Carroll v. Trump: Second Defamation Trial Begins as E. Jean Carroll Seeks $10 Million in Damages

NEW YORK, NY – E. Jean Carroll’s second defamation trial against former President Donald Trump is set to begin on Tuesday. Carroll alleges that Trump defamed her by accusing her of lying about a sexual assault that allegedly took place in the mid-1990s. In a previous trial, a jury already found Trump liable for defamation in relation to the same accusation. The trial, known as “Carroll I,” was delayed due to legal challenges from Trump, but it has now cleared all hurdles and is ready to proceed. Carroll is seeking $10 million in damages for harm to her reputation.

In an interesting twist, Carroll’s first trial, known as “Carroll II,” has played a significant role in shaping the upcoming trial. The presiding federal judge, Lewis A. Kaplan, ruled that because of the jury’s verdict in Carroll II, Trump cannot argue that he did not defame Carroll. Therefore, the only matter for the jury to decide in Carroll I is the amount of damages to be awarded to Carroll for the harm caused by Trump’s defamation in 2019. It’s worth noting that the author of this article is good friends with Carroll, but the legal analysis provided is based solely on facts and case law.

To understand the two cases, here’s a breakdown: Carroll I was filed by Carroll in 2019, alleging defamatory statements made by Trump that same year. The lawsuit initially faced challenges when the Department of Justice (DOJ) intervened on Trump’s behalf, claiming that he was acting within the bounds of his office. However, the DOJ later reversed its position, allowing Carroll to proceed with her claims. Carroll II, on the other hand, was filed in 2022 and included a claim for sexual assault. In that trial, a jury found Trump liable for defamation and awarded Carroll $5 million in damages.

The legal concept of “collateral estoppel” has further complicated Trump’s defense. This principle holds that once an issue has been litigated and a final judgment has been entered, the parties involved are bound by that judgment and cannot re-litigate the same issue. Since the jury in Carroll’s first trial already found Trump liable for defamation and sexual abuse, he cannot present a defense based on those issues in Carroll I. Trump has attempted to cap Carroll’s damages to the $5 million verdict from Carroll II, but the judge denied his request.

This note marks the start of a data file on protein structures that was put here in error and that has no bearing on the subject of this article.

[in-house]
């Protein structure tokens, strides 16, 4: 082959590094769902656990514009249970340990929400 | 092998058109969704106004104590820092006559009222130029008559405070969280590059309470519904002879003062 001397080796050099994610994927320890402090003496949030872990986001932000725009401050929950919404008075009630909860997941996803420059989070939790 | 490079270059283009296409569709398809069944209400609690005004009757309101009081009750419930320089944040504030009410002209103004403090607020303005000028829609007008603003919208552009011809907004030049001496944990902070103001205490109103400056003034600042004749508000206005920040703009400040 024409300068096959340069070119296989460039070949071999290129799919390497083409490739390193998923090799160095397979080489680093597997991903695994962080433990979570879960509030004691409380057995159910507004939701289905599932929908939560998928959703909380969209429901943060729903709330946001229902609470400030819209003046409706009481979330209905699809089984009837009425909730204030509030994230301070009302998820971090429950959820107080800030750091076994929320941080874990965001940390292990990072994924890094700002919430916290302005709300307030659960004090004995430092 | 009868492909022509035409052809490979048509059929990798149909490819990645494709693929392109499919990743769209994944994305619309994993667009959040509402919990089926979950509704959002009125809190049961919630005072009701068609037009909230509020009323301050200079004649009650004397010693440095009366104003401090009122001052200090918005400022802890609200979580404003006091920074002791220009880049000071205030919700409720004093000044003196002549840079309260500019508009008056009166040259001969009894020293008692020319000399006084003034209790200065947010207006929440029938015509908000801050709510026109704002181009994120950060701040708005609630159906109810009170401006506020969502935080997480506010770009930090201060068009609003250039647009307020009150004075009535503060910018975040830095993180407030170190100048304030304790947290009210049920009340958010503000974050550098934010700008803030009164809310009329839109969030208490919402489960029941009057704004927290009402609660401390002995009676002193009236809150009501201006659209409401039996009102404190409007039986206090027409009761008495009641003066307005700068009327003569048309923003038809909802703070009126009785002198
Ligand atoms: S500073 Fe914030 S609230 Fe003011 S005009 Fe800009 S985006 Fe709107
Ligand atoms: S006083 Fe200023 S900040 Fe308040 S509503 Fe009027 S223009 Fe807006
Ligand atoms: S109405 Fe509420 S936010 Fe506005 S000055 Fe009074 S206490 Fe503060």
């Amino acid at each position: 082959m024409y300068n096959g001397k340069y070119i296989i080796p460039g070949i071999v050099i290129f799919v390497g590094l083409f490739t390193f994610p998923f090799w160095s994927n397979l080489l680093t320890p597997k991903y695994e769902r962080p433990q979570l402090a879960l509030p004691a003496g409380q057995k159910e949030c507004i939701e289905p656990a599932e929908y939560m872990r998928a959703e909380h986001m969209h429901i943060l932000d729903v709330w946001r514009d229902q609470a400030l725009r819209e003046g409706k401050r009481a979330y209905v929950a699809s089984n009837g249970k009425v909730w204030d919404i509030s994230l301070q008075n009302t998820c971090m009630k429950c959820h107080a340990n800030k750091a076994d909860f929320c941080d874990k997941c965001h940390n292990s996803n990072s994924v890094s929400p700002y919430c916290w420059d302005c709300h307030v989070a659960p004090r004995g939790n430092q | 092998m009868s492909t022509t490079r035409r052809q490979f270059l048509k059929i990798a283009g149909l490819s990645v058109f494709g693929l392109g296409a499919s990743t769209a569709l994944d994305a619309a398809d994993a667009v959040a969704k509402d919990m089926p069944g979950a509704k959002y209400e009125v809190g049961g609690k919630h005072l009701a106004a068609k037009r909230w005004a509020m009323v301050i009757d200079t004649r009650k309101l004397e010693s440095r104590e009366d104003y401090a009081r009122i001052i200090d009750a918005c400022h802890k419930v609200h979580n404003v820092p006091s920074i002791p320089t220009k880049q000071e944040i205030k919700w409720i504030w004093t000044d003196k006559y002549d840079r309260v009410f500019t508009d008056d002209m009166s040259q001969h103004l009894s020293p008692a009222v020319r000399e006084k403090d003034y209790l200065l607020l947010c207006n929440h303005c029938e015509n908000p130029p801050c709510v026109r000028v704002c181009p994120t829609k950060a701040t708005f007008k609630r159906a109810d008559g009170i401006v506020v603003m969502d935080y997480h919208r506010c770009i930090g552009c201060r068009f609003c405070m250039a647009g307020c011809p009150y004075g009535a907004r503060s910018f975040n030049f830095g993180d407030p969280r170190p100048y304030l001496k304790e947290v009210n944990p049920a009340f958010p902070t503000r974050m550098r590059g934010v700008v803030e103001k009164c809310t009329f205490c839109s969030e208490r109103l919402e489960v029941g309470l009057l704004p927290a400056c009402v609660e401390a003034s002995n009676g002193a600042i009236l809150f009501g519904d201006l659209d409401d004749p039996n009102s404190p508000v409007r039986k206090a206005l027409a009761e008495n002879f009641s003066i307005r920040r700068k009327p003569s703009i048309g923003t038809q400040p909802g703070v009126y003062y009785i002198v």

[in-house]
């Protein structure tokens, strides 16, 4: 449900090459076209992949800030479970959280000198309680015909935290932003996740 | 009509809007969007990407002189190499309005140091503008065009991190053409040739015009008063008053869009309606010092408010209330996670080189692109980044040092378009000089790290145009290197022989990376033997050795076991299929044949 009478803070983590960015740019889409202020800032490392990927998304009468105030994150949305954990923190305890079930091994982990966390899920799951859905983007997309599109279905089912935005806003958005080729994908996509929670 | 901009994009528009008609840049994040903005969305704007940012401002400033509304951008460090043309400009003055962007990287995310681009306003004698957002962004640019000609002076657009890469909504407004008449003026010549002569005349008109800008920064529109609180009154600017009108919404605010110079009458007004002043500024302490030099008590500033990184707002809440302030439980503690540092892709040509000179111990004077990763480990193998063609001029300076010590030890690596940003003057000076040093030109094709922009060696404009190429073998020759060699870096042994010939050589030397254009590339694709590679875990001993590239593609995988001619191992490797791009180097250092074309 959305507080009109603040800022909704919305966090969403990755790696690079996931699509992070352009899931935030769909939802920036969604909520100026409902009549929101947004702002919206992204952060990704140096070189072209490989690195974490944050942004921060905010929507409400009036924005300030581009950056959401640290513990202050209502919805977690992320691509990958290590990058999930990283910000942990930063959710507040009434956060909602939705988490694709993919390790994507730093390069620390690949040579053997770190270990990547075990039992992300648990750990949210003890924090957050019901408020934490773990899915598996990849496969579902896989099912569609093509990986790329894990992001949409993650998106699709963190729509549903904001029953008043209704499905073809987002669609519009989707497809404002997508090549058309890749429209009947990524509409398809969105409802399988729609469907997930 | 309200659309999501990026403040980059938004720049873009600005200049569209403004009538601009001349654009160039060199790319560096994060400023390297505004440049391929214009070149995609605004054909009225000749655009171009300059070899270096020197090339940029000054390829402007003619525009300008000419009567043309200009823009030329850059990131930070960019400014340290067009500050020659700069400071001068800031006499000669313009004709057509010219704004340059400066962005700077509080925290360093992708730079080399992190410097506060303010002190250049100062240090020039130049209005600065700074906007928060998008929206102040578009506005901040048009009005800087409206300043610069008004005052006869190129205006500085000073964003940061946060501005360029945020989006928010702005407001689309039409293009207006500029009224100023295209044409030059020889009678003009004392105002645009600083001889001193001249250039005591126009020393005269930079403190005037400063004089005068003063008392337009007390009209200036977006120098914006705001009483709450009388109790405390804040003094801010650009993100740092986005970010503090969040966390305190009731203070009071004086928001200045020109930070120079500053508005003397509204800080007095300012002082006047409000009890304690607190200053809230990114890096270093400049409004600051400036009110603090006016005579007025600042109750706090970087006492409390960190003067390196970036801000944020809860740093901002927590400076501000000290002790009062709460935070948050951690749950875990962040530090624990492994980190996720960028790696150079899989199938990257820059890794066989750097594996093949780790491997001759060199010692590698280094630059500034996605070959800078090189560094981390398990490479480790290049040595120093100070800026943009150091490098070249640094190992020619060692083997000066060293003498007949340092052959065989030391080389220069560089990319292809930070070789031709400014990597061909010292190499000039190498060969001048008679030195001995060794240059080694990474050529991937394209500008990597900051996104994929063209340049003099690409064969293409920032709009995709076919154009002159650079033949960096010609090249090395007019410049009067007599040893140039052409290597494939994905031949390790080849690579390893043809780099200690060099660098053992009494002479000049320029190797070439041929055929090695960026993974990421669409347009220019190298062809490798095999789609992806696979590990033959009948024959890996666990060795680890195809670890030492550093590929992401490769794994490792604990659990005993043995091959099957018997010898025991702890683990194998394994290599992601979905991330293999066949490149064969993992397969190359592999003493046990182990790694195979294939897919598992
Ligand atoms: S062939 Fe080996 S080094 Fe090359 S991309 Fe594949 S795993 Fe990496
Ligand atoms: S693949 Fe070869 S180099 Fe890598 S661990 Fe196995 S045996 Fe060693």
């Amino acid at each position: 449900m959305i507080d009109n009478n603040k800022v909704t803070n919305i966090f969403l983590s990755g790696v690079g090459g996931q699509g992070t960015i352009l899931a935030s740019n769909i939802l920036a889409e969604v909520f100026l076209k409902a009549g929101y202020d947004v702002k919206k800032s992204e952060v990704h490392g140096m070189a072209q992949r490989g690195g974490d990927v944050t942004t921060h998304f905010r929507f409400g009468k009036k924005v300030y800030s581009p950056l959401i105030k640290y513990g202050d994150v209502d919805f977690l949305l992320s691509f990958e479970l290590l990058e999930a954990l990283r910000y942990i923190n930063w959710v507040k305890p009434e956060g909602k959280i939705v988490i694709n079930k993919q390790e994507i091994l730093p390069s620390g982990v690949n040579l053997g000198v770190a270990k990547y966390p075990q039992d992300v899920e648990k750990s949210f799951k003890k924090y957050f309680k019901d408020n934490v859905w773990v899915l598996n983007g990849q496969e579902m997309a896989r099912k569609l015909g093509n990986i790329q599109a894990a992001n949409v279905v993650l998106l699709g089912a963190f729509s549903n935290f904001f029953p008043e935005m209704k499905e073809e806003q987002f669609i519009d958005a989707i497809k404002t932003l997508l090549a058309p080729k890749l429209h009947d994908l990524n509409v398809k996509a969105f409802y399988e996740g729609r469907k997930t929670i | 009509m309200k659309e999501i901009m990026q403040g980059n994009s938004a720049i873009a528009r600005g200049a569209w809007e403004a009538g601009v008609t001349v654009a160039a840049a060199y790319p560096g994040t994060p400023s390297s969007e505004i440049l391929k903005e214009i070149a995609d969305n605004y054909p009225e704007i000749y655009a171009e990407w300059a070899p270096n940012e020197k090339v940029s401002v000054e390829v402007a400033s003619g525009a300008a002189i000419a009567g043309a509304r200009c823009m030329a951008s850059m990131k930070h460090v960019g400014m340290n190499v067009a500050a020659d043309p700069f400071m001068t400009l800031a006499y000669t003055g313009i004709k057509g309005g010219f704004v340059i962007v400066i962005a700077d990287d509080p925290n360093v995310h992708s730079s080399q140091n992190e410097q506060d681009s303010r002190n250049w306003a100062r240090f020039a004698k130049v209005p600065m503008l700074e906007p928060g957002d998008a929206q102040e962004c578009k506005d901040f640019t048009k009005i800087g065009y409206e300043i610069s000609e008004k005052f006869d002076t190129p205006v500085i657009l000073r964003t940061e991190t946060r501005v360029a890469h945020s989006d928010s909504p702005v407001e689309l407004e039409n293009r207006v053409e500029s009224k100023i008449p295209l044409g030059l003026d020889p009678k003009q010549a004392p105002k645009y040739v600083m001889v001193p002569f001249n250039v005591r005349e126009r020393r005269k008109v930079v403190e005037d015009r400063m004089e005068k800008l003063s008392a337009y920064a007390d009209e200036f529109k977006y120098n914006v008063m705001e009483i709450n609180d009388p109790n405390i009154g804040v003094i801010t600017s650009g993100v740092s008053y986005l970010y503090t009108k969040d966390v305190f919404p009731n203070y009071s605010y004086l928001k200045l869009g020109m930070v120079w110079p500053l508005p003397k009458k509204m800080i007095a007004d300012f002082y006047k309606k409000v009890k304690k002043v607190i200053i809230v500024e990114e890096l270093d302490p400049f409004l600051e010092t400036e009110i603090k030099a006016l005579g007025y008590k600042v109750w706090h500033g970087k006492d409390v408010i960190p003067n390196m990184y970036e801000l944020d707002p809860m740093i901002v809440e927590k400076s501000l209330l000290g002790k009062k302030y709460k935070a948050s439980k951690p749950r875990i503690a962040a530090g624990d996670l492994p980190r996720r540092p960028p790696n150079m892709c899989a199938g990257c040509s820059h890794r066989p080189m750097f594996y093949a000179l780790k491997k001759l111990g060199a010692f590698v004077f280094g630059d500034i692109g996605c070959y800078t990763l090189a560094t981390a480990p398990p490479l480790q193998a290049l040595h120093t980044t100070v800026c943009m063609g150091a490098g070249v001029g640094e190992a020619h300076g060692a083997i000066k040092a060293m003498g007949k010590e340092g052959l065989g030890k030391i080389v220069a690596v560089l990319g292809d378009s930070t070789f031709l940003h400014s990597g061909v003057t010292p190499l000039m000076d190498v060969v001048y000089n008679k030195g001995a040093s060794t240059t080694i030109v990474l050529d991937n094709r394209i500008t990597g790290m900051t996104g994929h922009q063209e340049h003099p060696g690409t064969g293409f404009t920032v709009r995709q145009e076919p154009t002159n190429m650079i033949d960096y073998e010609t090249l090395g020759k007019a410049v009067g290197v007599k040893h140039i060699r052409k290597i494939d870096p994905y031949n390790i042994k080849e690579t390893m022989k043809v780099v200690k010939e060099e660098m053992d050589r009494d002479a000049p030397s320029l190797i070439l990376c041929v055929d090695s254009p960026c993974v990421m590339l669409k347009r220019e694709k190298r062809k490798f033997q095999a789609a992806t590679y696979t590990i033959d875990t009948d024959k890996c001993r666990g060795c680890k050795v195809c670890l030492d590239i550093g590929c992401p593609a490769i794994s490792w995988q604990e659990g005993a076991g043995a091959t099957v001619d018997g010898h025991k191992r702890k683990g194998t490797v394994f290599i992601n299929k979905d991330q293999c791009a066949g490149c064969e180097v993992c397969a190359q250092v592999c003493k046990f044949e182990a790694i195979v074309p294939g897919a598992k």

Adding to Trump’s challenges is his continued defamation of Carroll. Just days before the trial, he shared numerous disparaging comments about her on his social media platform. His offensive conduct, extensively covered by the media, poses a potential hurdle in selecting an impartial jury. Despite the stakes, Trump has reportedly indicated that he plans to testify in his own defense, although he failed to appear in Carroll II.

As the trial commences, it remains to be seen how Trump’s prior courtroom antics will play out before Judge Kaplan. Known for running a tight ship in his courtroom, Kaplan is unlikely to tolerate any theatrics or efforts to undermine the trial process. Regardless of the outcome, it seems that Trump’s damages exposure is far from favorable. Carroll’s expert witness, professor Ashlee Humphreys, has already delivered compelling testimony in the first trial and played a crucial role in securing a $148 million verdict against Rudy Giuliani in a separate defamation case.

In conclusion, the second defamation trial against Donald Trump brought by E. Jean Carroll is set to take place, with Carroll seeking significant damages for harm to her reputation. The prior verdict in Carroll’s favor in her previous trial has shaped the upcoming proceedings, leaving only the amount of damages to be determined by the jury. With the judge’s strict adherence to the legal process and Trump’s history of defaming Carroll, the outcome of the trial could have significant financial implications for the former president.